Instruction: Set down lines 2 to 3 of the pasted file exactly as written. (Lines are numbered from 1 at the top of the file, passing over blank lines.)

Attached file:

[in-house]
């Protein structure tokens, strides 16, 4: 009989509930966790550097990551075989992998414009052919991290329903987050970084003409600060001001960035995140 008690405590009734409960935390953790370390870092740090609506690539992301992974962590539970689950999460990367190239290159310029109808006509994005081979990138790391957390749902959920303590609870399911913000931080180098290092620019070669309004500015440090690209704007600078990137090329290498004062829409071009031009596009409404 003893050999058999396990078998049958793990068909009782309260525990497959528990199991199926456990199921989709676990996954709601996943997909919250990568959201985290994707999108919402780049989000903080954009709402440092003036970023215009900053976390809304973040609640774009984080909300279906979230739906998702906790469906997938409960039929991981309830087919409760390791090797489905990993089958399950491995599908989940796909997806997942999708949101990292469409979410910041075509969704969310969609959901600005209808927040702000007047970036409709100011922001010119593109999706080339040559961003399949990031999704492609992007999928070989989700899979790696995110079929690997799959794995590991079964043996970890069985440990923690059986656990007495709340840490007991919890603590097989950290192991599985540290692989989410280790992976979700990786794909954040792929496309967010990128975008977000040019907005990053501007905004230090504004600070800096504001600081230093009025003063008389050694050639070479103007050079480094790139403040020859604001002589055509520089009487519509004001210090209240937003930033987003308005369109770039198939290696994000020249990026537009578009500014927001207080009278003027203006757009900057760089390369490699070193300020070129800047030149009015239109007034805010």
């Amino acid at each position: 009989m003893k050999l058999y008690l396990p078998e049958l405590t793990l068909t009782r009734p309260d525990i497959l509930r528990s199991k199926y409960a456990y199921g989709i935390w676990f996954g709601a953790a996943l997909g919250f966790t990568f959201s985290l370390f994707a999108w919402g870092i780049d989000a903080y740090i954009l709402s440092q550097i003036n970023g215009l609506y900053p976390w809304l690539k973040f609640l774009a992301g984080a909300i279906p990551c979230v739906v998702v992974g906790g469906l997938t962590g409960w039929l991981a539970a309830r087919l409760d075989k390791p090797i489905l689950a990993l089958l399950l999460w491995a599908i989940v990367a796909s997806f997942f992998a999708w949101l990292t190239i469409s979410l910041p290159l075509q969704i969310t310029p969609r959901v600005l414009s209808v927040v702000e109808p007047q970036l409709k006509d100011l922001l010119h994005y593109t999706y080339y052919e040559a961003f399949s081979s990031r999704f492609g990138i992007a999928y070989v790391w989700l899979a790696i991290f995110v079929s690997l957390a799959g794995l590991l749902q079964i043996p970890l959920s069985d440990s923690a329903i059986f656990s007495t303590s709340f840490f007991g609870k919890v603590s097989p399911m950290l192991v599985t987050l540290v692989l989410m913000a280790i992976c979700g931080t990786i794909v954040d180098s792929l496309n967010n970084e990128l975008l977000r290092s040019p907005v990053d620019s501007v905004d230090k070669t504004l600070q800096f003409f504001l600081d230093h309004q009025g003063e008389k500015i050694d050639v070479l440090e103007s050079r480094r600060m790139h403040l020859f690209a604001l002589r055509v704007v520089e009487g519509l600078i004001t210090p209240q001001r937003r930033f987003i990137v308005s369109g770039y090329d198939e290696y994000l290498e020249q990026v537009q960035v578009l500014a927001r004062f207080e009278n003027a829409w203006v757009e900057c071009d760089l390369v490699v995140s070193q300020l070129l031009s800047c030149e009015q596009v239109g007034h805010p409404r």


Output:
């Protein structure tokens, strides 16, 4: 009989509930966790550097990551075989992998414009052919991290329903987050970084003409600060001001960035995140 008690405590009734409960935390953790370390870092740090609506690539992301992974962590539970689950999460990367190239290159310029109808006509994005081979990138790391957390749902959920303590609870399911913000931080180098290092620019070669309004500015440090690209704007600078990137090329290498004062829409071009031009596009409404 003893050999058999396990078998049958793990068909009782309260525990497959528990199991199926456990199921989709676990996954709601996943997909919250990568959201985290994707999108919402780049989000903080954009709402440092003036970023215009900053976390809304973040609640774009984080909300279906979230739906998702906790469906997938409960039929991981309830087919409760390791090797489905990993089958399950491995599908989940796909997806997942999708949101990292469409979410910041075509969704969310969609959901600005209808927040702000007047970036409709100011922001010119593109999706080339040559961003399949990031999704492609992007999928070989989700899979790696995110079929690997799959794995590991079964043996970890069985440990923690059986656990007495709340840490007991919890603590097989950290192991599985540290692989989410280790992976979700990786794909954040792929496309967010990128975008977000040019907005990053501007905004230090504004600070800096504001600081230093009025003063008389050694050639070479103007050079480094790139403040020859604001002589055509520089009487519509004001210090209240937003930033987003308005369109770039198939290696994000020249990026537009578009500014927001207080009278003027203006757009900057760089390369490699070193300020070129800047030149009015239109007034805010």
């Amino acid at each position: 009989m003893k050999l058999y008690l396990p078998e049958l405590t793990l068909t009782r009734p309260d525990i497959l509930r528990s199991k199926y409960a456990y199921g989709i935390w676990f996954g709601a953790a996943l997909g919250f966790t990568f959201s985290l370390f994707a999108w919402g870092i780049d989000a903080y740090i954009l709402s440092q550097i003036n970023g215009l609506y900053p976390w809304l690539k973040f609640l774009a992301g984080a909300i279906p990551c979230v739906v998702v992974g906790g469906l997938t962590g409960w039929l991981a539970a309830r087919l409760d075989k390791p090797i489905l689950a990993l089958l399950l999460w491995a599908i989940v990367a796909s997806f997942f992998a999708w949101l990292t190239i469409s979410l910041p290159l075509q969704i969310t310029p969609r959901v600005l414009s209808v927040v702000e109808p007047q970036l409709k006509d100011l922001l010119h994005y593109t999706y080339y052919e040559a961003f399949s081979s990031r999704f492609g990138i992007a999928y070989v790391w989700l899979a790696i991290f995110v079929s690997l957390a799959g794995l590991l749902q079964i043996p970890l959920s069985d440990s923690a329903i059986f656990s007495t303590s709340f840490f007991g609870k919890v603590s097989p399911m950290l192991v599985t987050l540290v692989l989410m913000a280790i992976c979700g931080t990786i794909v954040d180098s792929l496309n967010n970084e990128l975008l977000r290092s040019p907005v990053d620019s501007v905004d230090k070669t504004l600070q800096f003409f504001l600081d230093h309004q009025g003063e008389k500015i050694d050639v070479l440090e103007s050079r480094r600060m790139h403040l020859f690209a604001l002589r055509v704007v520089e009487g519509l600078i004001t210090p209240q001001r937003r930033f987003i990137v308005s369109g770039y090329d198939e290696y994000l290498e020249q990026v537009q960035v578009l500014a927001r004062f207080e009278n003027a829409w203006v757009e900057c071009d760089l390369v490699v995140s070193q300020l070129l031009s800047c030149e009015q596009v239109g007034h805010p409404r």